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  • Writer's pictureMartin Ford

To Wrap or Not to Wrap - Preparing Trees for Long Winters

Evergreens benefit greatly from an application of water just before freeze-up. Over the long months until spring, the plants’ systems are naturally barely active but the roots and mycorrhizae are often still functionning, so a moist soil reduces stress and helps initiate stronger new growth in springtime. Native plants generally respond to day length when preparing for both ends of winter. Plants introduced from other climates can adjust in time, but an early freeze-up can surprise them, causing die-back of last year’s growth which hasn’t yet ‘hardened up’. This is one of the reasons to wrap young plants, particularly evergreens – to help them moderate temperature changes and filter out cold, drying winds. Wrapping is best done using an open, loose fabric like sacking or burlap. This enables air circulation, preventing disease while allowing transpiration to continue.

Photo credit: Davey Tree Service Blog

Another important aid to trees is to plant them close together so that they can support each other; their root systems as well as their shared canopies will reduce the drying effect of winds. Adding mulch and fallen leaves around the tree base also regulates soil temperature and water evaporation. Existing large trees act as nurse trees for young trees planted near the edge of their canopies, helping the new trees adapt more easily to winter extremes than when planted farther apart, for example 20-30 feet, as in traditional planting. Planting shrubs around the base of each tree will also minimize temperature fluctuations.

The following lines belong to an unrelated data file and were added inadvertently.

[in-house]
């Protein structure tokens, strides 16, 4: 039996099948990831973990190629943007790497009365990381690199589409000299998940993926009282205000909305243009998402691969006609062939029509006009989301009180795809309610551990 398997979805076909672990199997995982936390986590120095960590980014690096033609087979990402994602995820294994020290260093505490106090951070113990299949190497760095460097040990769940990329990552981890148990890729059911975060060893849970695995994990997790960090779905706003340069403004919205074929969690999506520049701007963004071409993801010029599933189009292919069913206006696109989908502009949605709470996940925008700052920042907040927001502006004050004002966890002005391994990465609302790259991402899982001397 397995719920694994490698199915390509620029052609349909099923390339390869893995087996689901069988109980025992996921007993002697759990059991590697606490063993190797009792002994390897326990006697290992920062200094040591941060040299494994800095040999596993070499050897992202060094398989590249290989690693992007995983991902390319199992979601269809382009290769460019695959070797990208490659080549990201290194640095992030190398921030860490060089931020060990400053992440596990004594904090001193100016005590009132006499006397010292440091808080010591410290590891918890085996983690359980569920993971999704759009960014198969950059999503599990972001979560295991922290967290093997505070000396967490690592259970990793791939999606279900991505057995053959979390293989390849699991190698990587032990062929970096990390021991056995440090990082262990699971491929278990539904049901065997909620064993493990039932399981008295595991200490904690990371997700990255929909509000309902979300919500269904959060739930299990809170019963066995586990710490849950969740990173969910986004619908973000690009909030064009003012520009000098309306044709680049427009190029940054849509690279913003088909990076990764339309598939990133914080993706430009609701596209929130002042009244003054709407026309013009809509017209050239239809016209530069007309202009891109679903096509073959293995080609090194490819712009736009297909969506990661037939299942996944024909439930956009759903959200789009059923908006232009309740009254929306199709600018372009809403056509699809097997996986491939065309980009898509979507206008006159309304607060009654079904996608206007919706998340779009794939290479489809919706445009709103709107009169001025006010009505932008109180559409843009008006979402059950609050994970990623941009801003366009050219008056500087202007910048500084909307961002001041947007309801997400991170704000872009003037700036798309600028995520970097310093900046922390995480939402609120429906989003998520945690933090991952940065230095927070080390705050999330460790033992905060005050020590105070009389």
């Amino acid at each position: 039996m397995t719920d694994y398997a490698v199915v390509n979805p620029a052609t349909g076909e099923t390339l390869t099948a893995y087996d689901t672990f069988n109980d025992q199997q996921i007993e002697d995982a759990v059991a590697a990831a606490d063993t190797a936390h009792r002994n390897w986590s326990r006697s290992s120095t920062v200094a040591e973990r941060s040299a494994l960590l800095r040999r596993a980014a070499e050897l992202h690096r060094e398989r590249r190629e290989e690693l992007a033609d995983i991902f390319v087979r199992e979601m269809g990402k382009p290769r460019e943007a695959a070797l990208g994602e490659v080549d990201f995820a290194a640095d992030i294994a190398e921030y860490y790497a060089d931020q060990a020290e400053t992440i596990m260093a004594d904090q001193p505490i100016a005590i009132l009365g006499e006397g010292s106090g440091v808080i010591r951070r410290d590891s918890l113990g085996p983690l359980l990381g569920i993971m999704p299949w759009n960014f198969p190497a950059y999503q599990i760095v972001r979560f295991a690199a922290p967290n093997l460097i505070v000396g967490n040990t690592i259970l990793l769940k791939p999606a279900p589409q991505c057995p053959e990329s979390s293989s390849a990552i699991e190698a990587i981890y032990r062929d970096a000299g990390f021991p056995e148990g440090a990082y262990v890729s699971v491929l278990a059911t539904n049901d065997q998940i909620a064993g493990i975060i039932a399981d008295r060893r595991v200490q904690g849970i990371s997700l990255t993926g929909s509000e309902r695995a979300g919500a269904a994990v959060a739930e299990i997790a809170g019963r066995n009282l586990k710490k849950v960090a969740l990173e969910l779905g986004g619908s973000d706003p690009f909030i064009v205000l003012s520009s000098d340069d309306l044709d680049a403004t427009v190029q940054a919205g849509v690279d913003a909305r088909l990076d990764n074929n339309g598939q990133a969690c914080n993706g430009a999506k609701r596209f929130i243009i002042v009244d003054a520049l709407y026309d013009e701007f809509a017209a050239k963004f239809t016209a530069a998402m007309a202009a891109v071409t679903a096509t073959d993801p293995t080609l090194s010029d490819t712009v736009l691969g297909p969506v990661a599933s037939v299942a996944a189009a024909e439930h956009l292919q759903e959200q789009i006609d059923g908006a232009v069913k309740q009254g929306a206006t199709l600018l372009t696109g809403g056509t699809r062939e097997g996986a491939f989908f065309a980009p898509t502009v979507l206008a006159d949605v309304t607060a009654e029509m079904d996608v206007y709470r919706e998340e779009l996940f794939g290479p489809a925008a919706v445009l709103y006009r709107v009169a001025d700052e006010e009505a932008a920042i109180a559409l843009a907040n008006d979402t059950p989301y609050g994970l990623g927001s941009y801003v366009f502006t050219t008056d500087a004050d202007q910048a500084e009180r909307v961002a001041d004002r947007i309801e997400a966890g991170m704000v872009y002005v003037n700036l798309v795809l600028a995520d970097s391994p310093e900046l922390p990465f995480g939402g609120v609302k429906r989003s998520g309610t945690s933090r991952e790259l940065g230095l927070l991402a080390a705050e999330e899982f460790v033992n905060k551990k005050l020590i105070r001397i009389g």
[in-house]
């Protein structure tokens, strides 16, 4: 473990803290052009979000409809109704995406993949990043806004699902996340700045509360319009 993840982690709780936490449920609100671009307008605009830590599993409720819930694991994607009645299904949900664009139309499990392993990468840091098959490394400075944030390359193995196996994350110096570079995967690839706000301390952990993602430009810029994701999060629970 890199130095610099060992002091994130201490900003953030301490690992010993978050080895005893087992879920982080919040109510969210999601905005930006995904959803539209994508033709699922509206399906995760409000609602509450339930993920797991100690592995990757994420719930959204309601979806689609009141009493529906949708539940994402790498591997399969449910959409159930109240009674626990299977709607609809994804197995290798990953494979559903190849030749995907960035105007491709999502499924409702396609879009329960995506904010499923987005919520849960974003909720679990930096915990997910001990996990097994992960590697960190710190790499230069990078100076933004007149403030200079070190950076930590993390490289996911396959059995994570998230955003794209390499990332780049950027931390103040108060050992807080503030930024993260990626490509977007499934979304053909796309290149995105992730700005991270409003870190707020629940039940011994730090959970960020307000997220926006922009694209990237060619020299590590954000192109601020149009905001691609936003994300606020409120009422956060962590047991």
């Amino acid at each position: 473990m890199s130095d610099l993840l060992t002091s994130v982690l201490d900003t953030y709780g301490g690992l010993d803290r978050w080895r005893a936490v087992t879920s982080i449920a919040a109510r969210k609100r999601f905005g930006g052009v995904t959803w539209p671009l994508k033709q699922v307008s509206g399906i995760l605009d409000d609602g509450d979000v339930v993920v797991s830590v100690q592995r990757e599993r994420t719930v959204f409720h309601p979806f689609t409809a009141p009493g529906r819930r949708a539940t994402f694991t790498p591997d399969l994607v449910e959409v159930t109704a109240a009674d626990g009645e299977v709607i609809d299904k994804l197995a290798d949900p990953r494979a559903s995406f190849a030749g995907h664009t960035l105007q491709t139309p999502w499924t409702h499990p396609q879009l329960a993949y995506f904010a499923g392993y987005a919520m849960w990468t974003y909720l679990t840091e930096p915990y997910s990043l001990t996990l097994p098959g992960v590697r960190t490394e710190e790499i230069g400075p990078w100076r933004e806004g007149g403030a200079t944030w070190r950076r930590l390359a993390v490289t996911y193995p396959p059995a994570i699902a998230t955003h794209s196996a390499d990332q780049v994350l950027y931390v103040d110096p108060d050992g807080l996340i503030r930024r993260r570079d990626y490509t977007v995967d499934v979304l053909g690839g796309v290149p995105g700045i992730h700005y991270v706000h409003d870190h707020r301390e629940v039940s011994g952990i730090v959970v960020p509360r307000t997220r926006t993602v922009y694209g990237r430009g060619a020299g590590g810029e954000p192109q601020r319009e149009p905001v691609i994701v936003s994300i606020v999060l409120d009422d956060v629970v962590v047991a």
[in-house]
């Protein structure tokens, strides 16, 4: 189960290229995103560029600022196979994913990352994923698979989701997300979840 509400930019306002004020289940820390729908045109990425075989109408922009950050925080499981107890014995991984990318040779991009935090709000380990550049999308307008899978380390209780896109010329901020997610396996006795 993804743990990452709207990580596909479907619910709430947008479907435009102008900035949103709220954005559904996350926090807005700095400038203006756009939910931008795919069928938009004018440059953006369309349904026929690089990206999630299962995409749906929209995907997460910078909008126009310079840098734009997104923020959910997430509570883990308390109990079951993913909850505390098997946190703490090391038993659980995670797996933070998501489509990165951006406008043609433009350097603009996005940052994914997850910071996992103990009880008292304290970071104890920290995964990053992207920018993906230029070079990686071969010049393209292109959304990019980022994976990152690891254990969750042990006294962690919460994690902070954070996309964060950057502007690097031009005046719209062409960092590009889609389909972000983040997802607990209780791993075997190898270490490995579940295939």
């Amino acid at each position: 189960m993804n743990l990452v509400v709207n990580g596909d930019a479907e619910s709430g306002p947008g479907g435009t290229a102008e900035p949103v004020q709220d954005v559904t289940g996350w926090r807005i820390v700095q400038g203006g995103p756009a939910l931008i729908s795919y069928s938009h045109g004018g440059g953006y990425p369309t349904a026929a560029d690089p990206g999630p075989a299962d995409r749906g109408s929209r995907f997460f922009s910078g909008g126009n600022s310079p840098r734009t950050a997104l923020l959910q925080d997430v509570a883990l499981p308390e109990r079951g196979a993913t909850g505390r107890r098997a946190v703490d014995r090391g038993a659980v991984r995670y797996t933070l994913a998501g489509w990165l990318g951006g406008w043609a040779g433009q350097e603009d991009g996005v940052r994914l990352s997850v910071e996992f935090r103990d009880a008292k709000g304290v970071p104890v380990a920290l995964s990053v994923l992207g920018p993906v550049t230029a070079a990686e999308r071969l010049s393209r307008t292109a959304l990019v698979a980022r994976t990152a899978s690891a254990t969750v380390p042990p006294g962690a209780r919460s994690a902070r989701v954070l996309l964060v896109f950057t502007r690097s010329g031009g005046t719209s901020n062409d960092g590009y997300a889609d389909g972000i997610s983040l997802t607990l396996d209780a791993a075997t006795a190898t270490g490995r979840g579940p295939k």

September and October are very good months for planting new, young trees as they are already in dormancy yet there is still a month or two for the roots to settle in and benefit from the special relationship they have with the soil mycorrhizae. In Zone 5, we can still do new planting in November, but it is more risky for the plants, as both the plant and soil are further into dormancy and so less able to adapt and connect before spring. As always, adding mulch around the base of the tree is beneficial, but never against the tree itself as that will trap moisture and make the tree susceptible to disease.

We can make ourselves cozy inside this winter but let's also remember to do what we can to help prepare our plants and trees for the colder temperatures of winter!

Image by Ton op de Weegh

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